“War is the continuation of politics by other means,” wrote famed Prussian military theorist Carl von Clausewitz. In our time, international trade is becoming the continuation of war and politics by other means. This goes far beyond simple, old-fashioned “trade wars” intended to protect jobs or provide government revenue.
Last Friday, markets were shaken by President Donald Trump’s levy of $50 billion in tariffs via a 25 percent duty on 1,102 Chinese products involving industries such as aerospace, communications and information technology, and robotics.
The Chinese goods targeted by these Section 301 tariffs, according to the Coalition for a Prosperous America (CPA), were the fruits of China’s “intellectual property theft, forced technology transfer, and cyber attacks.”
Mr. Trump’s “necessary” actions, says CPA Chairman Dan DiMicco, were “to hold China accountable for its hostile actions and to ensure the future viability of key U.S. high-tech sectors.”
“China steals American technology by any possible means, then sells it back to the U.S. at a profit,” says CPA CEO Michael Stumo. “In doing so, Beijing is not only directing the erosion of America’s competitiveness in high-tech industries, but ensuring that domestic U.S. companies go out of business at the same time.”
“This is an open-and-shut case of predatory behavior and outright theft,” adds Stumo, “and it will be interesting to hear how critics of the president’s trade strategy can possibly excuse criminal behavior on the part of China. Anyone supporting open trade and the free market should appreciate the President’s carefully considered enforcement of existing U.S. trade law.”
In the wake of the G-7 meeting in Canada a week ago, we have seen a less justifiable and more cynical political use of tariffs by America’s competitors. In response to President Trump’s new 25 percent tariff on imported steel and 10 percent tariff on imported aluminum, European Union lawmakers intend to launch retaliatory tariffs of specific, targeted U.S. products, including Harley-Davidson motorcycles, Levi jeans, and bourbon whiskey.
Such targets are not chosen randomly. As ZeroHedge noted, “Harley-Davidson is based in Wisconsin, the home state of Speaker Paul Ryan (R); Levi Strauss & Co. is headquartered in House Minority Leader Nancy Pelosi’s (D) hometown of San Francisco; and bourbon is made in Kentucky, the home state of Senate Majority Leader Mitch McConnell (R).”
Mr. Trump’s steel and aluminum tariffs were implemented both to protect American industries and jobs, as well as America’s self-reliance in producing strategic defense metals. Three out of four American aluminum smelters have shut down in recent decades, costing thousands of jobs, because of foreign competition.
But Mexico swiftly retaliated with $3 billion of targeted tariffs with politically targeted tariffs on bourbon (again, hitting Kentucky), pork, cheese (again, hitting Wisconsin) and other goods.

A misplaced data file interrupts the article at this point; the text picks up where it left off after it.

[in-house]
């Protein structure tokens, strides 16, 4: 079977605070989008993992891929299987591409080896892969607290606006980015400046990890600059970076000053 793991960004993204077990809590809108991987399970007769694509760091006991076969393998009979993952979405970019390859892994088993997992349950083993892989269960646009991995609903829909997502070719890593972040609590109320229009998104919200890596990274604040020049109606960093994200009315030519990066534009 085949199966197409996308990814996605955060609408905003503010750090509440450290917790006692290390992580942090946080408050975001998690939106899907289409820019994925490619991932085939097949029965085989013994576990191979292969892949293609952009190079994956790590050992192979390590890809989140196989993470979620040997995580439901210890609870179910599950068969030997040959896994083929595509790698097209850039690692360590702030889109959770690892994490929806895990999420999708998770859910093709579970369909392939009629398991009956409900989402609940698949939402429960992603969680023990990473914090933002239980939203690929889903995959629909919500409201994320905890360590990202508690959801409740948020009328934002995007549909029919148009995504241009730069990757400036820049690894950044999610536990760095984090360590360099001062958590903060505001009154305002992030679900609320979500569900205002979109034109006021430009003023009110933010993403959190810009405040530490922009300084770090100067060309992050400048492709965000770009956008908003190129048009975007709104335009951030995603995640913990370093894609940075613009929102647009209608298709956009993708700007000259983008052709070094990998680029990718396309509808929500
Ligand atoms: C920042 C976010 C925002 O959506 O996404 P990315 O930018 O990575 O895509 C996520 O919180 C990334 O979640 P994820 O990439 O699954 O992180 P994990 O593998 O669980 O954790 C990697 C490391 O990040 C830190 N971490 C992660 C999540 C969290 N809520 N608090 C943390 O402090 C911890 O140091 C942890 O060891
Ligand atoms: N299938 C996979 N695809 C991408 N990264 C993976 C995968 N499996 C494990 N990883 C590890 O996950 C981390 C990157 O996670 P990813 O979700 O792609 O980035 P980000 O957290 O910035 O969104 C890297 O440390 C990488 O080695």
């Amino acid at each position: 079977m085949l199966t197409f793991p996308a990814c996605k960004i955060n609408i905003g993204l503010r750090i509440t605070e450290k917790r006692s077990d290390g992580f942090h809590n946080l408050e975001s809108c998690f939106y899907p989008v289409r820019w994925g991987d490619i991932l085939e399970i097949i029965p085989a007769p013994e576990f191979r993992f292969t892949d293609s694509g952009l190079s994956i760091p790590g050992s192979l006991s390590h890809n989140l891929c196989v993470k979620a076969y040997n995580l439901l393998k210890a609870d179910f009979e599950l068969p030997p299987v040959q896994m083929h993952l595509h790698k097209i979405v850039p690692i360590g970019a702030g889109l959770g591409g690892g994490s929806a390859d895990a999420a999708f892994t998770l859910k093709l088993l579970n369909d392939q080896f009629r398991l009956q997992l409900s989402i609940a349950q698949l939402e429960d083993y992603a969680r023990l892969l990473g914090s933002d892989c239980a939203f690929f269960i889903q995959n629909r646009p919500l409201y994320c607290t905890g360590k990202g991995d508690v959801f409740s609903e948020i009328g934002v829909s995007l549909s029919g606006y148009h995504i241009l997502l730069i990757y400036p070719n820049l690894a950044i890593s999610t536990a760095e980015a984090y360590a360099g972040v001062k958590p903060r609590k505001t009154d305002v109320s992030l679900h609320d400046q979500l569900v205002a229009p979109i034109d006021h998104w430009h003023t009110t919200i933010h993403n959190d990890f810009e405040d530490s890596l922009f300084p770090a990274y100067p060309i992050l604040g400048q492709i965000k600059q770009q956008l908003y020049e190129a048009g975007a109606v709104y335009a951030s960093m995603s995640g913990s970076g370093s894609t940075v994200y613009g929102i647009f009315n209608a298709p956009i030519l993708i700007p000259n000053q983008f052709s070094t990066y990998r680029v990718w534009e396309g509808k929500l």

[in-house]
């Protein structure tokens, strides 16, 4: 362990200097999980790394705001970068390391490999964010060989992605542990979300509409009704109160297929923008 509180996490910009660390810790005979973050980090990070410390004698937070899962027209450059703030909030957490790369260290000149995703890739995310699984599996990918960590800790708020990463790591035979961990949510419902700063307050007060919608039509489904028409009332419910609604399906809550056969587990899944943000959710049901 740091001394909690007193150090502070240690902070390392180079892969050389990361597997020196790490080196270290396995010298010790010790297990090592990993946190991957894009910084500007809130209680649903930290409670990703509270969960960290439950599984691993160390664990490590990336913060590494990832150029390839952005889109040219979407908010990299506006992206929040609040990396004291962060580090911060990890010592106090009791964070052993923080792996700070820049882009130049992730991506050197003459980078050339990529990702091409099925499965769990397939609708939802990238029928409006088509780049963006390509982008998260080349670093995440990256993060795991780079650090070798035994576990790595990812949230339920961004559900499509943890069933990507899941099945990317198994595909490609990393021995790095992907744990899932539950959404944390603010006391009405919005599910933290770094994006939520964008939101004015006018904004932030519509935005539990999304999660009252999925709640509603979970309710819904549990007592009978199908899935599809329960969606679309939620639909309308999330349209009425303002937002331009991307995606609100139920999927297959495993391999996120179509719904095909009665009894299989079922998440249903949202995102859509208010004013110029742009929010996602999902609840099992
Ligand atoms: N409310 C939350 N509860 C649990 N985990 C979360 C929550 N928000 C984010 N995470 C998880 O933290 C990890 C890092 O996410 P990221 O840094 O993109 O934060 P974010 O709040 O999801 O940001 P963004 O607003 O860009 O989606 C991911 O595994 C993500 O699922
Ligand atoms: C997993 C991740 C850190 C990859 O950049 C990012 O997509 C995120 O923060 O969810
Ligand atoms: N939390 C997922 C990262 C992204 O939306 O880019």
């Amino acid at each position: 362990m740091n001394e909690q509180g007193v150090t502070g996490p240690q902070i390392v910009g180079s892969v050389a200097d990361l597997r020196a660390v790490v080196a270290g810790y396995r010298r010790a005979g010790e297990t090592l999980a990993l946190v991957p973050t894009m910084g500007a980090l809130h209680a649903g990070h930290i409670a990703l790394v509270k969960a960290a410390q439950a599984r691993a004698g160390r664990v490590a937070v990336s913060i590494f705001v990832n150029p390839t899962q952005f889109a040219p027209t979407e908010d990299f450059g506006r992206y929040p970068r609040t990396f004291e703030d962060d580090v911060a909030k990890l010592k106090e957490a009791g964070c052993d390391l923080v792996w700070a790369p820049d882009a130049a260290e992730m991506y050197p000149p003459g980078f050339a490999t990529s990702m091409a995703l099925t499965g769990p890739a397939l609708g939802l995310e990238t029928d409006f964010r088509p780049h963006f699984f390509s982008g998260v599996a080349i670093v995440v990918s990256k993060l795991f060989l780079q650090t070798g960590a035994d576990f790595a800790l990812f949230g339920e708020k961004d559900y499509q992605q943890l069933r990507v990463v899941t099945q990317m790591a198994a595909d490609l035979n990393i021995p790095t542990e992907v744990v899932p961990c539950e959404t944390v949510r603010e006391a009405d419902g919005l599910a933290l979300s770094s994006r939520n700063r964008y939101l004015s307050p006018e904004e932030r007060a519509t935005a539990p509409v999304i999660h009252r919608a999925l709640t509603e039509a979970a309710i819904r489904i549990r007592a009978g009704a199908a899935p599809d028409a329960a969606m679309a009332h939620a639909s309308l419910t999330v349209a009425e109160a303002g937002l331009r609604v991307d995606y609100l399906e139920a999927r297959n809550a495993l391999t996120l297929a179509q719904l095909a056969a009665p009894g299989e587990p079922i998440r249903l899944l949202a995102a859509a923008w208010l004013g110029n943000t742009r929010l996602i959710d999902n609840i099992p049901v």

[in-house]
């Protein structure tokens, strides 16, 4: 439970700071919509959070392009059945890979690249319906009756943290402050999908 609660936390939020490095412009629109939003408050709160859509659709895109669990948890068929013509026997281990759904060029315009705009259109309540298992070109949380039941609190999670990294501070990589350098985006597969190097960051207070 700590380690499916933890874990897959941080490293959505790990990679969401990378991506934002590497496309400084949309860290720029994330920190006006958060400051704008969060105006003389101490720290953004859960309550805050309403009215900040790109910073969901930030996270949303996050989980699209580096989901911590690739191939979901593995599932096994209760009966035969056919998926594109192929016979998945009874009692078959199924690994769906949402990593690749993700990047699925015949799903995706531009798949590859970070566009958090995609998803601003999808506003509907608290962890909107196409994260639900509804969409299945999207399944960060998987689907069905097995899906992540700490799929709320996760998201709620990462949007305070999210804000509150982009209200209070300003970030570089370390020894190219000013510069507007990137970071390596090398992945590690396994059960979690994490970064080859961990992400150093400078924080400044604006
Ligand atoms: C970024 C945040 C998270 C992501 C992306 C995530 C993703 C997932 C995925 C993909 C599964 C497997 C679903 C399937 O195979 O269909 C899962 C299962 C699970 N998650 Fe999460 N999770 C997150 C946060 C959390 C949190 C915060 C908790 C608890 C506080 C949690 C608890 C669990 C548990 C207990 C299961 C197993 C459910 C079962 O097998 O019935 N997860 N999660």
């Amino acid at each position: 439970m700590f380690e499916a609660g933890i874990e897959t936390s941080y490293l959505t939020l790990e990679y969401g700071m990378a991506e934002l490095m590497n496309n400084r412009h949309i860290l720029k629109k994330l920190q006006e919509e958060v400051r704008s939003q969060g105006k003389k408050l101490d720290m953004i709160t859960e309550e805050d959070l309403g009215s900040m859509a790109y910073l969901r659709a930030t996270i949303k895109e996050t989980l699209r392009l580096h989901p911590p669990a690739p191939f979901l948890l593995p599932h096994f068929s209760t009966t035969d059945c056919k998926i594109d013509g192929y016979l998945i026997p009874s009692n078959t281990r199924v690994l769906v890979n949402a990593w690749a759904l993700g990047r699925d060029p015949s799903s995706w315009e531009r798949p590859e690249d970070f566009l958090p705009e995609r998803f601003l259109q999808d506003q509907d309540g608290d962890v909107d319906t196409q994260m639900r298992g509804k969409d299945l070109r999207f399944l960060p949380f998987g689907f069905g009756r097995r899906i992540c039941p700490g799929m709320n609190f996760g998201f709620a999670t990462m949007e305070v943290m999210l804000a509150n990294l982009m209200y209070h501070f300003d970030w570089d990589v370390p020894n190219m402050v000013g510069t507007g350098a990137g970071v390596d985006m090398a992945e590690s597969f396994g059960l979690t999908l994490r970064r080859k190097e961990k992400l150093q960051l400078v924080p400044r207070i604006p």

“Mexico’s list was designed to hit at parts of the United States represented by high-profile Republicans, Mexican officials have said,” reported the New York Times.
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Among Mexico’s tariff targets, writes The Times, are “steel from Vice President Mike Pence’s home state of Indiana, motorboats from Senator Marco Rubio’s Florida, and agricultural products from the California district of Representative Kevin McCarthy, the House minority leader.”
Mexican officials, writes the left-of-center webzine Vox, are aiming “to hit Trump’s party where it hurts ahead of the midterm elections.”
Nations are starting to use targeted tariffs and other trade manipulations, wrote journalist Monica Showalter, “to change our politics and force us [to] vote differently.”
If you thought “Russian collusion” was manipulating American politics, then what does it mean when foreign nations target their trade policies to harm one political party and thereby help elect its rival party? How long before one political party colludes with foreign powers to politicize trade?
By such trade manipulation, are such foreign powers – friend and foe alike – not engaging in a “conspiracy in constraint of trade,” weaponizing tariffs as a way to “gerrymander” America’s electoral politics, letting other countries pick America’s leaders?
The United States after World War II extended our nuclear umbrella through NATO to defend Western Europe, enabling them to build welfare states. But now Germany’s Angela Merkel and France’s Emmanuel Macron want to create a European Union military independent of the U.S.
The U.S. likewise gave many allies favorable trade arrangements to build up their industries and economies. But although some are now richer per capita than we are, they demand higher tariffs on our goods than we put on theirs. They also cheapen their currency to undercut us in foreign markets. As Shakespeare’s King Lear said: “How sharper than a serpent’s tooth is an ungrateful child.”
Lowell Ponte is a veteran think-tank futurist and former Reader’s Digest roving editor who has covered stories in 33 countries. For a free, postpaid copy of Money, Morality & The Machine, call toll-free 800-630-1492.